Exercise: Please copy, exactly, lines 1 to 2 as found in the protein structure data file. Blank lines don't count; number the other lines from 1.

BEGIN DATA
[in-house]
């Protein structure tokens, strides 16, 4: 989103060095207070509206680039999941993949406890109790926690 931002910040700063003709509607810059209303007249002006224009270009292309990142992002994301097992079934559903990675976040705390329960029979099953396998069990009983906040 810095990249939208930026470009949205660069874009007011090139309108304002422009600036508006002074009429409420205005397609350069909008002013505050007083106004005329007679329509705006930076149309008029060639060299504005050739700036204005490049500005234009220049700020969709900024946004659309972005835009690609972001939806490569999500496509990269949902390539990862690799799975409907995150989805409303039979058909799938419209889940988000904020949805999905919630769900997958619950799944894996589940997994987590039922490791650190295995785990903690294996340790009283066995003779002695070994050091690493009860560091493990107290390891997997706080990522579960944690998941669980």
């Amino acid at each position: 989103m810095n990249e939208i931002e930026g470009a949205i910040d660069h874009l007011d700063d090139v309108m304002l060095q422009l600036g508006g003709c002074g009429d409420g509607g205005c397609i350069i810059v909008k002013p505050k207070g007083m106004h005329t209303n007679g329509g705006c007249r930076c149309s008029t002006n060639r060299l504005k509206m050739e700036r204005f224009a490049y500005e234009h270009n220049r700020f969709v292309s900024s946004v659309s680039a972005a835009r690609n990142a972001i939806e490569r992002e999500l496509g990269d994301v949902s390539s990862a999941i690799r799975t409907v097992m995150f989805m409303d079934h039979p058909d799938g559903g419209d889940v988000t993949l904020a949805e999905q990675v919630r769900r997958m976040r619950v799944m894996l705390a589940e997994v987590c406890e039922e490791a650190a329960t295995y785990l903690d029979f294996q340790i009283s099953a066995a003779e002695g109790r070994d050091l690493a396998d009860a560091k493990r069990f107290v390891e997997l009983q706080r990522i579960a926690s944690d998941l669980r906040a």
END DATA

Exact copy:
[in-house]
């Protein structure tokens, strides 16, 4: 989103060095207070509206680039999941993949406890109790926690 931002910040700063003709509607810059209303007249002006224009270009292309990142992002994301097992079934559903990675976040705390329960029979099953396998069990009983906040 810095990249939208930026470009949205660069874009007011090139309108304002422009600036508006002074009429409420205005397609350069909008002013505050007083106004005329007679329509705006930076149309008029060639060299504005050739700036204005490049500005234009220049700020969709900024946004659309972005835009690609972001939806490569999500496509990269949902390539990862690799799975409907995150989805409303039979058909799938419209889940988000904020949805999905919630769900997958619950799944894996589940997994987590039922490791650190295995785990903690294996340790009283066995003779002695070994050091690493009860560091493990107290390891997997706080990522579960944690998941669980």